The Green Gold of Africa

The drug that fuels Somalia's misery

The Green Gold of Africa Most Somali men chew the Khat leaf, a natural amphetamine. And in Britain there is one man 90,000 chewers despise. This is the story of the Somali activist who virtually on his own, brought about the UK banning of the leaf. The doc charts the billion dollar global Khat industry, travelling to the heartlands of its production, the markets where hundreds of tons are sold daily and back to the campaign on the streets of London.

“We are demonstrating to ask the British government to ban khat in line with the rest of European countries, in line with the rest of the western world,” says Abukar Awale. Awale is a Somali refugee who lives in London. Since 2007 he has been campaigning across the United Kingdom to convince the British government to make khat illegal. The UK is the world’s second largest importer of khat and London is the main European hub for the trade of khat from the Horn of Africa. Awale believes that khat must be criminalised in the UK to stop worldwide supply chains. But so far he hasn‘t had much success. “We're not asking the British government to ban alcohol, we are asking simply [to ban] a drug that has devastated and destroyed my country.”

In Awoday, Ethiopia, one of the city’s main khat wholesale traders Mustafa Yuye boasts of the growth sparked by his business. “All the khat produced in the east of Ethiopia is brought here and traded to the rest of the world,” he says. From Awoday, Yuyu exports to the rest of Ethiopia and Somalia, including the refugee camps in the Somali desert. “We smuggle as far as to China and London. Today people are working in buildings I've built. The market has become huge.”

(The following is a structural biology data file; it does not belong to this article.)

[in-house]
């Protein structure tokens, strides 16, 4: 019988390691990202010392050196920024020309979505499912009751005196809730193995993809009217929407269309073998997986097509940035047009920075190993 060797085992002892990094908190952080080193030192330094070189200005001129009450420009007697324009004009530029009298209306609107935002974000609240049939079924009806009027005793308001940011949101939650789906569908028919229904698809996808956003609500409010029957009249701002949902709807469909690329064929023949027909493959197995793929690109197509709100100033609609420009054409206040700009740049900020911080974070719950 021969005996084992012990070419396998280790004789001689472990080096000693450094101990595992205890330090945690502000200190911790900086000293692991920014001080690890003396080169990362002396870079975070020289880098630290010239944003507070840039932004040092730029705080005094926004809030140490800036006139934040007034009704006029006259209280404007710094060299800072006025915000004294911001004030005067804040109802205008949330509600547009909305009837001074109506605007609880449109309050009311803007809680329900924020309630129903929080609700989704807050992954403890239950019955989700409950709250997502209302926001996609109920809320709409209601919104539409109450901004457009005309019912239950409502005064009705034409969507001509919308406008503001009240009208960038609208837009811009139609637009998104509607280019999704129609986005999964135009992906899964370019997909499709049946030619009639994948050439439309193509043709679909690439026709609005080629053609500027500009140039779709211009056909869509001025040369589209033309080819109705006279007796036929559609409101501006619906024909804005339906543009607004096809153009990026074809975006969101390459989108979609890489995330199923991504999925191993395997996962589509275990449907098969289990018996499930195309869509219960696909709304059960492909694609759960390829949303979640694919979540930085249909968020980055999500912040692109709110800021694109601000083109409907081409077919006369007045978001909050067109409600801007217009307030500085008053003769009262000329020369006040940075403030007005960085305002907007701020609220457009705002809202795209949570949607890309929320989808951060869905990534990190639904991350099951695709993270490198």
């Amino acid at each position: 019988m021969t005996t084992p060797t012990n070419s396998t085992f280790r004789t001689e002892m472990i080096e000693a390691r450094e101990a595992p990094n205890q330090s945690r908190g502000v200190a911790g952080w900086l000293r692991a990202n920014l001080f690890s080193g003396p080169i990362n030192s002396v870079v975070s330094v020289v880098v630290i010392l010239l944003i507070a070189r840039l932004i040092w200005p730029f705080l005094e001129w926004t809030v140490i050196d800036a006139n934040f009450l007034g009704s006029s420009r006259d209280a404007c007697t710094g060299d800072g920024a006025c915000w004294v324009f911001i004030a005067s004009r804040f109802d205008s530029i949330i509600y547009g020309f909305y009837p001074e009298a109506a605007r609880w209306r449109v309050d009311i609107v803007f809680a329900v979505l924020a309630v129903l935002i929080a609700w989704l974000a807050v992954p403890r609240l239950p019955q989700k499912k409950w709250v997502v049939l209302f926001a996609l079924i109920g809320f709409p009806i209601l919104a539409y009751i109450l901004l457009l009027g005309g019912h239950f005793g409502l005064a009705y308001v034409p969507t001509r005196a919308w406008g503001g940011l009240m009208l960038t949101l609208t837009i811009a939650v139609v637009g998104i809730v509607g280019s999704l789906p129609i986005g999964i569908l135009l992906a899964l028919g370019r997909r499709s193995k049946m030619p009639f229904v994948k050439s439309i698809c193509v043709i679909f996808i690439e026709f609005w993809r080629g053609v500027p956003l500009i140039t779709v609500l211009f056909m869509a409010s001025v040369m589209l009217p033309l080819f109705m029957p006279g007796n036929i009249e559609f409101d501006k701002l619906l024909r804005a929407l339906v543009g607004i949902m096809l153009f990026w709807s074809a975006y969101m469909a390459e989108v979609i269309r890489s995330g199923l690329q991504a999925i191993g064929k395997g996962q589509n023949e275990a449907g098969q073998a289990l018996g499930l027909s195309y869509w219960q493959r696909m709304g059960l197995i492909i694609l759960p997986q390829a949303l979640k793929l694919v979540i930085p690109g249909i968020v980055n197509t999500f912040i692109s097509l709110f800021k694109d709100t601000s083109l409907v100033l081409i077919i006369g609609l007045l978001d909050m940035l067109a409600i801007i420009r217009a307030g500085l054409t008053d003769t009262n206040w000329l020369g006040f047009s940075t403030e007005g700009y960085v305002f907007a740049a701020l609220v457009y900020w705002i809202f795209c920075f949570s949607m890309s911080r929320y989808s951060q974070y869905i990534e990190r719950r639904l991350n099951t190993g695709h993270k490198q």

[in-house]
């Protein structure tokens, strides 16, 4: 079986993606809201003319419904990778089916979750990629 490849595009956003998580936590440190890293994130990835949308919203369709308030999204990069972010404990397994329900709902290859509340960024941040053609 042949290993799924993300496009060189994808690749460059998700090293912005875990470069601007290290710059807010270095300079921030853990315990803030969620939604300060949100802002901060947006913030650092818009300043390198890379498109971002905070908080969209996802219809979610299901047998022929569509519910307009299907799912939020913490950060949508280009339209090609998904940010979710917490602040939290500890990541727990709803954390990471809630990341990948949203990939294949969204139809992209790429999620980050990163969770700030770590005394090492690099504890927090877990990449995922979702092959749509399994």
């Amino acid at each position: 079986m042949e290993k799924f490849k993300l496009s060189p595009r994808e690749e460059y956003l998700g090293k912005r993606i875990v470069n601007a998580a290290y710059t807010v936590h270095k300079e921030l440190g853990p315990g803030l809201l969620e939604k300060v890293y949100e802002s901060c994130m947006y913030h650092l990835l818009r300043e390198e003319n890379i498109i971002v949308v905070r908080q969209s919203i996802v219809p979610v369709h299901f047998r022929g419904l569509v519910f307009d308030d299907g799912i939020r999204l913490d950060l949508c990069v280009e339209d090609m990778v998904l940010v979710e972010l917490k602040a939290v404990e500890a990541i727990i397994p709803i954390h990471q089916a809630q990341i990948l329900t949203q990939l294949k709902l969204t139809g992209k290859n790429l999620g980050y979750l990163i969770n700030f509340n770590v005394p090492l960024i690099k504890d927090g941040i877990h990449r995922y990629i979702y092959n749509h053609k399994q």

But in Somaliland, khat is feeding a vicious cycle of poverty and unemployment. For social worker Abdirisak Warsame, “khat is not causing the problem, it's adding fuel to the fire.” “This is a sort of chain,” explains Warsame. “[Many] people experienced the war. Now there is no war, the employment rate is very low and, you know, the poverty is high. So to let them forget all these experiences, they go to chew.” It’s a description that is all-too-familiar to Awale and other former addicts: “in the beginning it’s a bit of fun… But before I [knew], weeks and months and years passed and before I [knew], it was out of my control.”

But despite the costs to addicts’ physical and mental health, Somaliland officials are reluctant to regulate the sale and use of khat. “The good thing about it is the revenue we get from its trade”, explains Mustafa Achmed. “The khat companies are our best tax payers. The revenue is used for different purposes. For example, security it is given to the military. It is also used for development, the construction of roads and government buildings. The whole system is running thanks to this money.” “If we stop the khat, how would these people survive?” asks Adbulkarim Maggiore. “Then, it'd be better I kill them with a bullet. It'd be better.”

After ten years of campaigning, Abukar finally reaches his goal. The government of the United Kingdom bans all khat imports form the Horn of Africa and classes the plant as an illegal substance. “Let me tell you, if you think our fight is over because we won this battle in England, well, then you got it completely wrong”, he tells an audience gathered to celebrate his victory. He now plans to expand his campaign; his hopes to criminalise the trade of khat in his home country. “This victory is only the beginning! The streets of Somalia will be shaken by this earthquake.”


The Producers

Les Films Grains de Sable

Jean-Michel Carré founded Les Films Grain de Sable, a production company based on Maoist principles and dedicated to a criticism of what Michel Foucault called "the enclosing circles": schools, hospitals, factories and prisons. He is well known for his investigative films on Russia, namely The Putin System (2007) and Kursk (2004) and most recently his 3-part series titled China: The New Empire.

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